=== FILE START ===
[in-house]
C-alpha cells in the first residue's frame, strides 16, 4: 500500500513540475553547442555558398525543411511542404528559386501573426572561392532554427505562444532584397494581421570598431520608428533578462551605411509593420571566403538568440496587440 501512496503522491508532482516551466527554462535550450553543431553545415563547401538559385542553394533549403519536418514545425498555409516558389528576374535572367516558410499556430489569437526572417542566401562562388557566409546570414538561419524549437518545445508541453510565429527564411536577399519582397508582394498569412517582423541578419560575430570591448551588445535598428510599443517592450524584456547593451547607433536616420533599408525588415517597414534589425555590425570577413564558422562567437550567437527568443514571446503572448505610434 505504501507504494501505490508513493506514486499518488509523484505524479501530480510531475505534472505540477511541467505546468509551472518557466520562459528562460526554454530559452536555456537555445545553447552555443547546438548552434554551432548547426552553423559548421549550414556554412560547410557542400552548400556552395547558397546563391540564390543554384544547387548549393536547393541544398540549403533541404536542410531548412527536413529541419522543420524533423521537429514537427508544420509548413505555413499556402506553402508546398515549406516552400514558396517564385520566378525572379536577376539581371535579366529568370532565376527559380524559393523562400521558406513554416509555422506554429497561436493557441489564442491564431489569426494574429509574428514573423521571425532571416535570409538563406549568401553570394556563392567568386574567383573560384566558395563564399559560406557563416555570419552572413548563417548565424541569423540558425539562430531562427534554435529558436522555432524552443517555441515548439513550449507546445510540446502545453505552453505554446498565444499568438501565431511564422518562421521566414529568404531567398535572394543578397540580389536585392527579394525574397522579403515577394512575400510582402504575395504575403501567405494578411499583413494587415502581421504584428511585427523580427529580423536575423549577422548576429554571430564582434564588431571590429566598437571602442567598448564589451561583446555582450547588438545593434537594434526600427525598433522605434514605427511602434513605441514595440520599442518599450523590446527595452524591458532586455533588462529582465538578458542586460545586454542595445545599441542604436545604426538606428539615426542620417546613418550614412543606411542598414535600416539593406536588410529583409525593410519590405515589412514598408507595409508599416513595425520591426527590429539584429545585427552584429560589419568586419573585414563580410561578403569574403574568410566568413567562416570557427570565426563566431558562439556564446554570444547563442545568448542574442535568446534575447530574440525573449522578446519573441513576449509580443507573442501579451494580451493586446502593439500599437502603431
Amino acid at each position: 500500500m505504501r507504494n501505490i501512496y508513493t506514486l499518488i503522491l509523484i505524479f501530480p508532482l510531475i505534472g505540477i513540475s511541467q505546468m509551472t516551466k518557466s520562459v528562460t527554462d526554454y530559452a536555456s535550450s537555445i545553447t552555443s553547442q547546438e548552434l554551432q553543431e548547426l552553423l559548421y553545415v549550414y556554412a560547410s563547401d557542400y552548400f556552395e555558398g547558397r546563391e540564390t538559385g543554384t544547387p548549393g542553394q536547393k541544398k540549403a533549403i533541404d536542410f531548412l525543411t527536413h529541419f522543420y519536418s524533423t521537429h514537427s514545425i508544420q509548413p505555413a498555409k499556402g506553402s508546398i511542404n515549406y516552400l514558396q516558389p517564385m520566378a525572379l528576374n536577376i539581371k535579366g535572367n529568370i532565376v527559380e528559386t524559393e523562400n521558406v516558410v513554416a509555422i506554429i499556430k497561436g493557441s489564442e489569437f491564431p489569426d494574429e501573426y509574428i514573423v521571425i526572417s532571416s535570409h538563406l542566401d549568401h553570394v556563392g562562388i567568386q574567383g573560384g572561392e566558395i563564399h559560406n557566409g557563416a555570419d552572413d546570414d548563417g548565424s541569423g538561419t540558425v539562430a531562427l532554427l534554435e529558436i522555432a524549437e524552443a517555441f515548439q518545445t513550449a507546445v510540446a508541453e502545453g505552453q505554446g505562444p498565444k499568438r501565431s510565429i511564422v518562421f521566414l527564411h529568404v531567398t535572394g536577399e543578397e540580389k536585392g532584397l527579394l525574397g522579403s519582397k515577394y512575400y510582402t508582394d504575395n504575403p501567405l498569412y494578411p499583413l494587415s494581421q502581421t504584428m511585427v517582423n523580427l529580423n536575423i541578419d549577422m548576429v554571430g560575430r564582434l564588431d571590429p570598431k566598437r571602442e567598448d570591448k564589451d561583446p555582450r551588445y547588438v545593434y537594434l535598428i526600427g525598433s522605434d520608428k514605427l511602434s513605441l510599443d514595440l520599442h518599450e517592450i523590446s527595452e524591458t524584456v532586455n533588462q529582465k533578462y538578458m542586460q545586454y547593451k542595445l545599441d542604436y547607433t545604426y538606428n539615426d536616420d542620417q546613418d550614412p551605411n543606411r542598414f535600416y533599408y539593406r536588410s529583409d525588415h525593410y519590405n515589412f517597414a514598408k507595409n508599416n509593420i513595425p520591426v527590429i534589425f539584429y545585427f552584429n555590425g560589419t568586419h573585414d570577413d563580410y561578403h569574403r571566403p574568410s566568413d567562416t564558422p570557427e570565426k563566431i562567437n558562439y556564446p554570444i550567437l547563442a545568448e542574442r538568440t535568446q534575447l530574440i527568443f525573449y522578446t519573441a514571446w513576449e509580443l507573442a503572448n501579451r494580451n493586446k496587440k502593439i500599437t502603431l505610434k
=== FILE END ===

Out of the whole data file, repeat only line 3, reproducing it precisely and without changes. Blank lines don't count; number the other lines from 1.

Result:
Amino acid at each position: 500500500m505504501r507504494n501505490i501512496y508513493t506514486l499518488i503522491l509523484i505524479f501530480p508532482l510531475i505534472g505540477i513540475s511541467q505546468m509551472t516551466k518557466s520562459v528562460t527554462d526554454y530559452a536555456s535550450s537555445i545553447t552555443s553547442q547546438e548552434l554551432q553543431e548547426l552553423l559548421y553545415v549550414y556554412a560547410s563547401d557542400y552548400f556552395e555558398g547558397r546563391e540564390t538559385g543554384t544547387p548549393g542553394q536547393k541544398k540549403a533549403i533541404d536542410f531548412l525543411t527536413h529541419f522543420y519536418s524533423t521537429h514537427s514545425i508544420q509548413p505555413a498555409k499556402g506553402s508546398i511542404n515549406y516552400l514558396q516558389p517564385m520566378a525572379l528576374n536577376i539581371k535579366g535572367n529568370i532565376v527559380e528559386t524559393e523562400n521558406v516558410v513554416a509555422i506554429i499556430k497561436g493557441s489564442e489569437f491564431p489569426d494574429e501573426y509574428i514573423v521571425i526572417s532571416s535570409h538563406l542566401d549568401h553570394v556563392g562562388i567568386q574567383g573560384g572561392e566558395i563564399h559560406n557566409g557563416a555570419d552572413d546570414d548563417g548565424s541569423g538561419t540558425v539562430a531562427l532554427l534554435e529558436i522555432a524549437e524552443a517555441f515548439q518545445t513550449a507546445v510540446a508541453e502545453g505552453q505554446g505562444p498565444k499568438r501565431s510565429i511564422v518562421f521566414l527564411h529568404v531567398t535572394g536577399e543578397e540580389k536585392g532584397l527579394l525574397g522579403s519582397k515577394y512575400y510582402t508582394d504575395n504575403p501567405l498569412y494578411p499583413l494587415s494581421q502581421t504584428m511585427v517582423n523580427l529580423n536575423i541578419d549577422m548576429v554571430g560575430r564582434l564588431d571590429p570598431k566598437r571602442e567598448d570591448k564589451d561583446p555582450r551588445y547588438v545593434y537594434l535598428i526600427g525598433s522605434d520608428k514605427l511602434s513605441l510599443d514595440l520599442h518599450e517592450i523590446s527595452e524591458t524584456v532586455n533588462q529582465k533578462y538578458m542586460q545586454y547593451k542595445l545599441d542604436y547607433t545604426y538606428n539615426d536616420d542620417q546613418d550614412p551605411n543606411r542598414f535600416y533599408y539593406r536588410s529583409d525588415h525593410y519590405n515589412f517597414a514598408k507595409n508599416n509593420i513595425p520591426v527590429i534589425f539584429y545585427f552584429n555590425g560589419t568586419h573585414d570577413d563580410y561578403h569574403r571566403p574568410s566568413d567562416t564558422p570557427e570565426k563566431i562567437n558562439y556564446p554570444i550567437l547563442a545568448e542574442r538568440t535568446q534575447l530574440i527568443f525573449y522578446t519573441a514571446w513576449e509580443l507573442a503572448n501579451r494580451n493586446k496587440k502593439i500599437t502603431l505610434k